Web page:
NHS 70 stories - a look back at pharmacy from the 70s until now
Friday, 29 June 2018
Hazel Arnold has seen many changes since she first started in Southmead Hospital Pharmacy including four different pharmacy departments and four Directors of Pharmacy.
She started work at Southmead in 1970 and despite retiring in 2008 continues to work in the pharmacy one day a week.
Hazel came down to Bristol for her degree and when she graduated 50 years ago this year, was one of the first graduates from the University of Bath course at Ashley Down. The School of Pharmacy moved to Bath in 1968.
“It was a three-year degree course and I did a year’s pre-registration training in Manchester afterwards, but you didn’t have to do an exam for that,” she said.
“You did the training and you were a pharmacist. That’s changed now and it’s a four-year degree course, followed by a year’s pre-registration training and another exam. Pharmacists then go on to study for a Clinical Diploma (a further two years further) and some then complete a non-medical prescribing course (another six months)
“We used to have pharmacognosy lectures at university, getting to know the drugs that, in those days, were obtained from plants and resins. As part of our degree course we visited the drug warehouses in London which were filled with sacks of imported products for processing.”
Prior to taking on the role at Southmead Hospital, Hazel worked at the Bristol General Hospital . Preparation of stock pharmacy medicines was often undertaken by pharmacists, and pestles and mortars, weighing scales and measuring cylinders were in regular use.
“When I first came to Southmead we used to make intravenous (IV) fluids in glass bottles with a red rubber bung and an aluminium screw cap,” Hazel said.
“We had a still for making distilled water, mounted on the outside wall of the department. It wasn’t really efficient because if you were making infusions on a Monday you had to come in on a Sunday and turn the still on.
“We would use the distilled water to make the relevant solution. The bottles were filled and then autoclaved within the pharmacy to sterilise them. The pharmacy porters (we had two) would then lift the red hot crates of bottles outside the back door of the pharmacy (near the old Chapel) and leave them to cool.”
Bottles were inspected for integrity and checked for particles and then either rejected, or labelled for issue to the wards. Later, following an incident elsewhere in the country, rules were tightened and a separate Pharmacy sterile suite was built.
There were not many foil packets of tablets then. Drugs that were used frequently were supplied in pots or tins of 500 or 1,000 and had to be counted out into glass bottles and labelled with instructions. Liquid medicines were supplied in bottles with corks, gradually replaced with screw caps. A pot of label varnish was usually to hand to keep the labels of pharmacy stock liquids clean and readable.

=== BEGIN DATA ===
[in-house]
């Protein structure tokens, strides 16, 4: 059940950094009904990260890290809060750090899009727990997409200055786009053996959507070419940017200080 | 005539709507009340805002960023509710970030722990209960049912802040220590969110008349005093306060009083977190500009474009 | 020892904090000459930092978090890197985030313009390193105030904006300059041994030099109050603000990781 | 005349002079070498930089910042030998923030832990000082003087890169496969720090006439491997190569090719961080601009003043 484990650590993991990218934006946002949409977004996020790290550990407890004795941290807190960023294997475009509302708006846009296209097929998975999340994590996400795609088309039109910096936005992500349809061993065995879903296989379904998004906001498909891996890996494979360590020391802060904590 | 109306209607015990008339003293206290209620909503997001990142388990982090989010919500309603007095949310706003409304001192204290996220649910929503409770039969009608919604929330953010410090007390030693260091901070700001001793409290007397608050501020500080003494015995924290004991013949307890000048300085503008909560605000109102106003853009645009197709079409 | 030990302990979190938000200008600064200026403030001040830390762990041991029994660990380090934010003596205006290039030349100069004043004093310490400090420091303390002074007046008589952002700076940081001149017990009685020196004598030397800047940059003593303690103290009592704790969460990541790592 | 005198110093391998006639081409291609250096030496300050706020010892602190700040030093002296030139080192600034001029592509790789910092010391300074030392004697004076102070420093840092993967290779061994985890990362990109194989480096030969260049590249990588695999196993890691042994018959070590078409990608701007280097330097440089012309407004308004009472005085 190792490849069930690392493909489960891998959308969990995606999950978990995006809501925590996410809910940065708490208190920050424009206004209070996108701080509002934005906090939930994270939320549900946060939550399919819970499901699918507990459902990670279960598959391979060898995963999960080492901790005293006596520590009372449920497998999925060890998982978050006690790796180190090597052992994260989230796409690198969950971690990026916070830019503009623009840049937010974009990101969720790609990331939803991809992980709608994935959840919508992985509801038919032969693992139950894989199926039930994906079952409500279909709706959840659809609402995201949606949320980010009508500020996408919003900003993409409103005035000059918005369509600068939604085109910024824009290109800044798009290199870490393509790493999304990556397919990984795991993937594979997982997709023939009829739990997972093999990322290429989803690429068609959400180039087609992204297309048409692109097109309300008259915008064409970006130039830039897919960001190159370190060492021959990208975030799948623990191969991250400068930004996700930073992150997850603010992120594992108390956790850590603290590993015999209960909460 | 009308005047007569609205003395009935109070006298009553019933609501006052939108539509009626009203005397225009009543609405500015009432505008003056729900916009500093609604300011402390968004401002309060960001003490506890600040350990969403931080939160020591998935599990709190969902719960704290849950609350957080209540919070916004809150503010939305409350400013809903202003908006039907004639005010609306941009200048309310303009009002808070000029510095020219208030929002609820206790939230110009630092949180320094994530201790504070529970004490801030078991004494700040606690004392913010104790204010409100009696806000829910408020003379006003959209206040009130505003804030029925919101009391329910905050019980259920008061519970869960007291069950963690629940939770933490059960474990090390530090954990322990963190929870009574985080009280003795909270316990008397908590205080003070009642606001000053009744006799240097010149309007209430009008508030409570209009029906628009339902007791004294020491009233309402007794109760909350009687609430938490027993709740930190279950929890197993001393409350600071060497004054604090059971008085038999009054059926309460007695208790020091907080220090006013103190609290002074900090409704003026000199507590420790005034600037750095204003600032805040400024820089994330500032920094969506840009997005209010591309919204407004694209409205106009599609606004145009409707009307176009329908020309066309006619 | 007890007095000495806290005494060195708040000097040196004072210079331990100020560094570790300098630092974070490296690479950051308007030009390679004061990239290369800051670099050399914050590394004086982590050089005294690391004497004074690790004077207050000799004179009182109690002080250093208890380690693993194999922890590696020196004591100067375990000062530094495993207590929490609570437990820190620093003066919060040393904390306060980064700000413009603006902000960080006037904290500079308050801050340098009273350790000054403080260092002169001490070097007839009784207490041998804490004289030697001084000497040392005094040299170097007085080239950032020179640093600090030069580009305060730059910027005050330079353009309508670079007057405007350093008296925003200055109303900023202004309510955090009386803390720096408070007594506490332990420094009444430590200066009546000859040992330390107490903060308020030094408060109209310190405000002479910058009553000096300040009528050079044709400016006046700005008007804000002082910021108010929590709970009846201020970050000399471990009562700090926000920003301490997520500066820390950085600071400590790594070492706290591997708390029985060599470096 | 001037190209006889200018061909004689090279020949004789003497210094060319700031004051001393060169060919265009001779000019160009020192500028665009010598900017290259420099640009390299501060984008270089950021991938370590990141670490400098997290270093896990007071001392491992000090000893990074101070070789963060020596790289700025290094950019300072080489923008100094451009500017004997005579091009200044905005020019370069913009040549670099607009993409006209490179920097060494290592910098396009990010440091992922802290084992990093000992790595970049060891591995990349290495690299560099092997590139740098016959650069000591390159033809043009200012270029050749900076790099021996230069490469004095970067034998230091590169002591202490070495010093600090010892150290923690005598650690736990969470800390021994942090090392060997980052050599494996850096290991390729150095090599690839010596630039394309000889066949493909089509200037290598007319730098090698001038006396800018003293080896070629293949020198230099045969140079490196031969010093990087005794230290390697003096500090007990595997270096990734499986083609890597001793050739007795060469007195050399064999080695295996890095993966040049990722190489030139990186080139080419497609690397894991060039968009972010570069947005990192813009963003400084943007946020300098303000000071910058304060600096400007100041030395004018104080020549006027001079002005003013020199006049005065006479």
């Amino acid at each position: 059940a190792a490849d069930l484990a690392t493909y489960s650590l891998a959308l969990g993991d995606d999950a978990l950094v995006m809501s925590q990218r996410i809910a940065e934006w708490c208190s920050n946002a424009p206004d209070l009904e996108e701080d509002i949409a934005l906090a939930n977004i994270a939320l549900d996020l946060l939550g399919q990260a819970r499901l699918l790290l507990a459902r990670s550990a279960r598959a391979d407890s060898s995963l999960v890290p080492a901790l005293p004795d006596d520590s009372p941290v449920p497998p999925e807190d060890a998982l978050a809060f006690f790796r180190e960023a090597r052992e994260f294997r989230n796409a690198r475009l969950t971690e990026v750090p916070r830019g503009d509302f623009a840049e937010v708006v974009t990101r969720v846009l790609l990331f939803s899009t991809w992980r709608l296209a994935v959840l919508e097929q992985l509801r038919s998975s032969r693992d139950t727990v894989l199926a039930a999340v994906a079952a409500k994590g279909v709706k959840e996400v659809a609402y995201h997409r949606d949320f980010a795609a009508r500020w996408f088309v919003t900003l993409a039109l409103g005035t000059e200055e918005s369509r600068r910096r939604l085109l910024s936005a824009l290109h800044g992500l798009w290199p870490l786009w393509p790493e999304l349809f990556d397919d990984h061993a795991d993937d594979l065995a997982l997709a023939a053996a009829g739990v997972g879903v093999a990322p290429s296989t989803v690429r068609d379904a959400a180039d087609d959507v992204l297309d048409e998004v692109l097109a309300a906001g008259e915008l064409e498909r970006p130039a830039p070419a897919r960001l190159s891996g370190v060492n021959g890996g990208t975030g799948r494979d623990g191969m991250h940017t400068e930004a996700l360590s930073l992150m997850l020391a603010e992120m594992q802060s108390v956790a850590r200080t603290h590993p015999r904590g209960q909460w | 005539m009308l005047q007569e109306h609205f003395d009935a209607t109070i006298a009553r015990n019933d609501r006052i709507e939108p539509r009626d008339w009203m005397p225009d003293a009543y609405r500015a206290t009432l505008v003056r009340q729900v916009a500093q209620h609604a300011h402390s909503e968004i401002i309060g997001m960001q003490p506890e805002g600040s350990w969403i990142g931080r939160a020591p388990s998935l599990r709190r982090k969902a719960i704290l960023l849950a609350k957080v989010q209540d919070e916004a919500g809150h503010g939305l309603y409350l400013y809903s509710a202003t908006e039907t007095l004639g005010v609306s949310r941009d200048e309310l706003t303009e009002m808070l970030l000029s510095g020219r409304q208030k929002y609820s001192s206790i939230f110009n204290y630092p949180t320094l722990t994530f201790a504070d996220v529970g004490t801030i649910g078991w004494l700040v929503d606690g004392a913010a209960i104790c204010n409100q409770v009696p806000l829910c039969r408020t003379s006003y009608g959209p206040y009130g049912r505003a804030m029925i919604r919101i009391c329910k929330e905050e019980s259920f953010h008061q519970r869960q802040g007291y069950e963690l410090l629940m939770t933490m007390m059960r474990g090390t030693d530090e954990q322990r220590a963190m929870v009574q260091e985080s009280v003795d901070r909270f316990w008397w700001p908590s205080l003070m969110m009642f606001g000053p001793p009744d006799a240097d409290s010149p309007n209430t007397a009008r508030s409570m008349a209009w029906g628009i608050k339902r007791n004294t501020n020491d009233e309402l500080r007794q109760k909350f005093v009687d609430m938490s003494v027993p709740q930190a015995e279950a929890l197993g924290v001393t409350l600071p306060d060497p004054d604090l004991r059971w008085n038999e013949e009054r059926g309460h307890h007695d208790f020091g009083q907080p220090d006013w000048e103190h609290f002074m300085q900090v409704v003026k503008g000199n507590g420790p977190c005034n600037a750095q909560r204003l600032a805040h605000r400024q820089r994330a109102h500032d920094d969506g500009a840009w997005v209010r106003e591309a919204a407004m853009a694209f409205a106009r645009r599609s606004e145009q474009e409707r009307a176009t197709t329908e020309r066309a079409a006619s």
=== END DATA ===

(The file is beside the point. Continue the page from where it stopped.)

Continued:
“We had to write all our labels – and if you had made a mistake you would have to write the whole lot out again,” Hazel said.
“That became even more of an issue when the Renal department moved from Ham Green to Southmead and patients would have perhaps 12 or more bottles of Alucaps. Each bottle and each outer box had to be labelled!”
There was a small manufacturing department within the department and supplying items including hand cream, enema soap, Magnesium Trisilicate mixture , Kaolin and Morphine, Ammon et Ipecac. In the outpatient pharmacy at Monks Park we often diluted, mixed or made additions to a variety of ointments prescribed by the Dermatology consultants.
Pharmacists wore white coats and would put these into the hospital laundry, which was where the multi-storey Beaufort House car park is now.
“If a button came off you could walk down Dorian Road to the sewing room where a team of ladies repaired uniforms, curtains etc and they would replace the button for you while you waited,” Hazel remembers.
In the 70s stock control was via a paper based system called Kalamazoo, which was masterminded from the pharmacy office by the boss’ secretary. By the 80s the storekeeper had a system of little cards pinned to the shelves in the store. Everything on the shelf in the pharmacy had a card, and if you took the last one you would take the card into the office so they could order again.
“Now, of course, we have computers and a Pharmacy Robot for a large proportion of prepacked goods but prescriptions still need careful screening dispensing , labelling and checking by qualified pharmacy staff,” Hazel said.
The first pharmacy was off the main corridor in the old hospital building and in 1988 a new purpose-built pharmacy opened on the site of the old John Milton ward.
There also used to be a small outpatient pharmacy by the Outpatients/Emergency Department that was adjacent to the Monks Park Entrance on the site.
When the Brunel Building was under construction, the pharmacy relocated to a temporary home adjacent to Victor Neale Children’s ward as the 80s building was demolished to make way for the new hospital. Pharmacy relocated to the Brunel Building when it opened in 2014.
“I’m just really pleased to still be part of it,” Hazel said.
“I value being a very small part of the dedicated and hard-working Pharmacy team.”